I vividly recall my grandfather as one of those rare, larger-than-life individuals. Joe Donnenfeld owned one of the largest coal companies in New York City. He had a simple motto: always give customers more than they expected. He once told me how he would make a sales call at a new apartment building. He would say, “Try Donnenfeld coal. It burns longer than any other coal you can buy or your money back.” Most people would expect all coal to be the same, but indeed, his coal would burn longer. The secret: he would sell 5 tons of coal but deliver 6 tons. This simple story could not have prepared me better for my career in ophthalmology. Like most of my colleagues, I always attempt to exceed my patients’ expectations in the office and in the OR.
In this issue of Cataract & Refractive Surgery Today, several members of the ophthalmic community share their views on how the general ophthalmologist can survive. In addition, this edition of CRSToday includes a series on the field of glaucoma. The contributors’ comments come at time when new technology is revolutionizing cataract surgery, and a similar impact may be in store for glaucoma surgery. These developments may dramatically improve outcomes, which will help us routinely exceed our patients’ expectations.
Perplexing many of CRSToday’s readers is the simple question of how ophthalmologists are going to be reimbursed for laser cataract surgery, an expensive and time-consuming procedure. In the United States, if their physician participates in Medicare and the surgery is a covered benefit, patients do not have the right to pay for a surgical technology that they hope will provide them with a better visual outcome. For this reason, we surgeons have to jump through hoops to make certain that our patients who desire laser cataract surgery have a safe harbor that is not covered by Medicare. That safe harbor is a refractive outcome and a limbal relaxing incision (LRI). The perfect capsulorhexis, nuclear disassembly, three-plane phaco incision, and sideport incision are not billable at the present time, only the LRI. This is analogous to only being allowed to buy an ice cream sundae if there is a cherry on top and then only paying for the cherry.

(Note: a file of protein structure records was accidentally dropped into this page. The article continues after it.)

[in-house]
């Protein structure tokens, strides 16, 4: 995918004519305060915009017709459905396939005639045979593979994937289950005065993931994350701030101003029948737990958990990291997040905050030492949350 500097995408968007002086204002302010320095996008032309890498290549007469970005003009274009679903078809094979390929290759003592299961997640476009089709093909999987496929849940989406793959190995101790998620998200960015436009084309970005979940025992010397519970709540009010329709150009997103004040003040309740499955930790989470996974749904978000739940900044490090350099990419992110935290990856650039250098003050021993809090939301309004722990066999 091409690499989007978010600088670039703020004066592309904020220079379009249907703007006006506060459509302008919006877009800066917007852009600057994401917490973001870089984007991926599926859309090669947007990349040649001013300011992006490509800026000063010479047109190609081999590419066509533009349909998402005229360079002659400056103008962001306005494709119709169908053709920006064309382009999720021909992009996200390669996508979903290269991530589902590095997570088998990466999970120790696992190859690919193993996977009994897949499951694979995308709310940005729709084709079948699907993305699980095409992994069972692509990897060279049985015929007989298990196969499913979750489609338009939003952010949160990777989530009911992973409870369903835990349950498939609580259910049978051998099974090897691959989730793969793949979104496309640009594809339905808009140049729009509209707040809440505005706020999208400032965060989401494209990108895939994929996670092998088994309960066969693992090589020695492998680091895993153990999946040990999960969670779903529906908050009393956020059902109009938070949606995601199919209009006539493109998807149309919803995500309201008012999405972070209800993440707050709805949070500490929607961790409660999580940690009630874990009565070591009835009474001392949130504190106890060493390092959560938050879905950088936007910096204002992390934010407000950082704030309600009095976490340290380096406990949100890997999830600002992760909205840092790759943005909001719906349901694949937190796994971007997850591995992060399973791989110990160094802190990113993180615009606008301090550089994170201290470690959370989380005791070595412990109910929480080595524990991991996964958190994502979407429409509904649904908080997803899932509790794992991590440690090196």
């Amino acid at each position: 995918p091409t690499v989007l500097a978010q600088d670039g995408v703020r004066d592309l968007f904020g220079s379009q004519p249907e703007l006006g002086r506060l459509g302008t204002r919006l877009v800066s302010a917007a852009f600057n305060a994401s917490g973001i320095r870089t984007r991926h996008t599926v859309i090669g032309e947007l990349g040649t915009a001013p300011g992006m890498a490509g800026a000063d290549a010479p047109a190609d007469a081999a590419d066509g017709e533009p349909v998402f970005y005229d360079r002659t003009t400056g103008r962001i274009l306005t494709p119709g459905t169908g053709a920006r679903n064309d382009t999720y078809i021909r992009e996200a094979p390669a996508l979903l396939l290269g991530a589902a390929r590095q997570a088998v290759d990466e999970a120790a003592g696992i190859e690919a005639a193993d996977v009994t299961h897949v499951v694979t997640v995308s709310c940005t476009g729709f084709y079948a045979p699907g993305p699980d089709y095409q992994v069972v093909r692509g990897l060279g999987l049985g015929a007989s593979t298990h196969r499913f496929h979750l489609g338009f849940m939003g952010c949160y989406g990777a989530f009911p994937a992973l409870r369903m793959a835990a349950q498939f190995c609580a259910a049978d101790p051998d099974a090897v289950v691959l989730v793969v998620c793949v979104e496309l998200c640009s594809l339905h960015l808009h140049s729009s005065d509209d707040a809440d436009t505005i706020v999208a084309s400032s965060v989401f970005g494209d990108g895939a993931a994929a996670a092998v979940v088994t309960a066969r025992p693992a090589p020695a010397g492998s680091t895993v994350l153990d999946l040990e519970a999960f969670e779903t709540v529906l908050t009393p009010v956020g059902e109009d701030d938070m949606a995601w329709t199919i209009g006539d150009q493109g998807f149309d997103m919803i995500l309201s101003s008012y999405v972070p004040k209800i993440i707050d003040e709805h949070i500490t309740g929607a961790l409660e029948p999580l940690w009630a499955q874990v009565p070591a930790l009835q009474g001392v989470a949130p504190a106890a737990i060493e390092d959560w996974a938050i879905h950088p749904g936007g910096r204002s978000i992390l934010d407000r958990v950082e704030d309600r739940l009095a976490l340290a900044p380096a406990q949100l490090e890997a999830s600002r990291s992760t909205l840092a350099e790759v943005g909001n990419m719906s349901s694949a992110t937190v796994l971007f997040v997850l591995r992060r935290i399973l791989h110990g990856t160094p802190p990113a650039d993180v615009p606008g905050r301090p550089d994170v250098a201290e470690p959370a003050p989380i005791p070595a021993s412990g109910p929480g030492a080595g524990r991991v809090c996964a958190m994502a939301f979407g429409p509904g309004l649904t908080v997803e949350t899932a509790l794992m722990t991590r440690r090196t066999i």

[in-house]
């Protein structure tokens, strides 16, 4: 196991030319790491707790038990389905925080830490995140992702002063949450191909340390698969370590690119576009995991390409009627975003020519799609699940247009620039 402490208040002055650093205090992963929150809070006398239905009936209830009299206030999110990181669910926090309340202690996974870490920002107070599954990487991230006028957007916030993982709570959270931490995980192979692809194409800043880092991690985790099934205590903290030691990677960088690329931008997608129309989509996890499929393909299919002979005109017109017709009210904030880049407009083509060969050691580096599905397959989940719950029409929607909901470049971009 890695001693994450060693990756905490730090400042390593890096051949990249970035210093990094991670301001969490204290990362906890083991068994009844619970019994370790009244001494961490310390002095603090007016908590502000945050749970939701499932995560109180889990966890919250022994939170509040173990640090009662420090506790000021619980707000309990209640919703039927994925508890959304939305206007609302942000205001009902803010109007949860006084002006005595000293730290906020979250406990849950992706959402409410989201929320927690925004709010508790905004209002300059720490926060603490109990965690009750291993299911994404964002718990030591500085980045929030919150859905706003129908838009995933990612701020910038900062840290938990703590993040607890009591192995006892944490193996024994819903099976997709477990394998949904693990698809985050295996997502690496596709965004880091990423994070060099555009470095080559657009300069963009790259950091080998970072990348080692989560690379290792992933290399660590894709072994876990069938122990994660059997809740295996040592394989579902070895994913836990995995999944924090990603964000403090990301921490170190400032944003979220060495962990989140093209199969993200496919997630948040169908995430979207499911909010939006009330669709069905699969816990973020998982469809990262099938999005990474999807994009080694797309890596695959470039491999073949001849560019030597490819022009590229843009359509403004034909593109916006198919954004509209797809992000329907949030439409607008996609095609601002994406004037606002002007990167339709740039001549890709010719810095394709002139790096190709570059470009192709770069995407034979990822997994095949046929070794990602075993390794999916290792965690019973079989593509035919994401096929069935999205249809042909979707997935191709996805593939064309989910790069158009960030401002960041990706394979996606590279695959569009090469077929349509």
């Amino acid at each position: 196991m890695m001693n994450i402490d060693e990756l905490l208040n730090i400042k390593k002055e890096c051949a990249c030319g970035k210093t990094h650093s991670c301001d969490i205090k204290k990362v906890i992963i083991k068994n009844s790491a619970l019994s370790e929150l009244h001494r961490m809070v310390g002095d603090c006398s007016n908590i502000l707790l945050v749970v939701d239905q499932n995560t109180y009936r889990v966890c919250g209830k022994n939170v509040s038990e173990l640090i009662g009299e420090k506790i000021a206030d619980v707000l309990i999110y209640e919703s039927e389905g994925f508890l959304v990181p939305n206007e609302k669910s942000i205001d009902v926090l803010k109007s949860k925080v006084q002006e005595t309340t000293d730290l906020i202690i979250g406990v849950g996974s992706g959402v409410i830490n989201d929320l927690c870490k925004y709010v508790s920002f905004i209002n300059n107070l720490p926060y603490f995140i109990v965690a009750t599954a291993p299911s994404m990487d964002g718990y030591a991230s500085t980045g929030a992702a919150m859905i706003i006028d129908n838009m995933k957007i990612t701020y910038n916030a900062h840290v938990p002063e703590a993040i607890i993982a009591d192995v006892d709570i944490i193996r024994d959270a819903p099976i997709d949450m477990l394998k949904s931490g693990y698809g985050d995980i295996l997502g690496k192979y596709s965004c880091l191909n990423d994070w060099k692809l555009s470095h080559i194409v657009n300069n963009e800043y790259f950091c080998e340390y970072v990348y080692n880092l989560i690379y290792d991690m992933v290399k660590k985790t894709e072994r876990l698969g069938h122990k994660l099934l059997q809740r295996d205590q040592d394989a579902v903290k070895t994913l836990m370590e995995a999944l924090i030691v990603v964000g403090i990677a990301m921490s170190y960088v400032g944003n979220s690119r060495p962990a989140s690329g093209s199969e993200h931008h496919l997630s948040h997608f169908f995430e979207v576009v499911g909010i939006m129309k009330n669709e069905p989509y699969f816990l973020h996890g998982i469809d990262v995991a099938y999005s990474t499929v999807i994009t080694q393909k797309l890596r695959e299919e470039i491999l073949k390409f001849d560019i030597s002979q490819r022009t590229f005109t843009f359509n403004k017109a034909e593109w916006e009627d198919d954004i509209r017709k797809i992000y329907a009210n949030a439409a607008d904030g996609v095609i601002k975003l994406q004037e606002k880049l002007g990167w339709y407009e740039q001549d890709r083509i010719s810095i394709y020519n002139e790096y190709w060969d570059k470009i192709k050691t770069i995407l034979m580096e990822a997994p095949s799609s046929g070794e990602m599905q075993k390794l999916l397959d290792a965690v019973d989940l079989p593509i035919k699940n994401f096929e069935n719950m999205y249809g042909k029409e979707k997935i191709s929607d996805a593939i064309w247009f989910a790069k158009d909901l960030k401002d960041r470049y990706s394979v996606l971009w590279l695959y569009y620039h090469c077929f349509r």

went to law school, but the debate over safe harbor with astigmatic management seems relatively straightforward to me. The absolute level of astigmatism is not significant. What is important is whether the surgeon feels that this amount will be visually significant to the patient (when we perform LASIK, we never leave 0.25 D of cylinder). Patients do not care if their cylinder was preexisting or induced by the surgery. Medicare allows for the treatment of surgically induced astigmatism, but I am routinely denied reimbursement for LRIs of 2.00 D and less. Therefore, surgically induced cylinder of less than 2.00 D should be a safe harbor. I am hopeful that, as laser technology develops, the improved effective lens position enabled by guidance with optical coherence tomography will also become a safe harbor, but I consider it a grey area.
My grandfather’s coal company faded away over time. Oil replaced coal in heating the apartments of New York City, and he never changed energy sources— another lesson learned. Changes are always taking place in ophthalmology, some large and some small. We cannot continue to do what always worked for us in the past. We need to evaluate new ideas and adopt them when we are ready.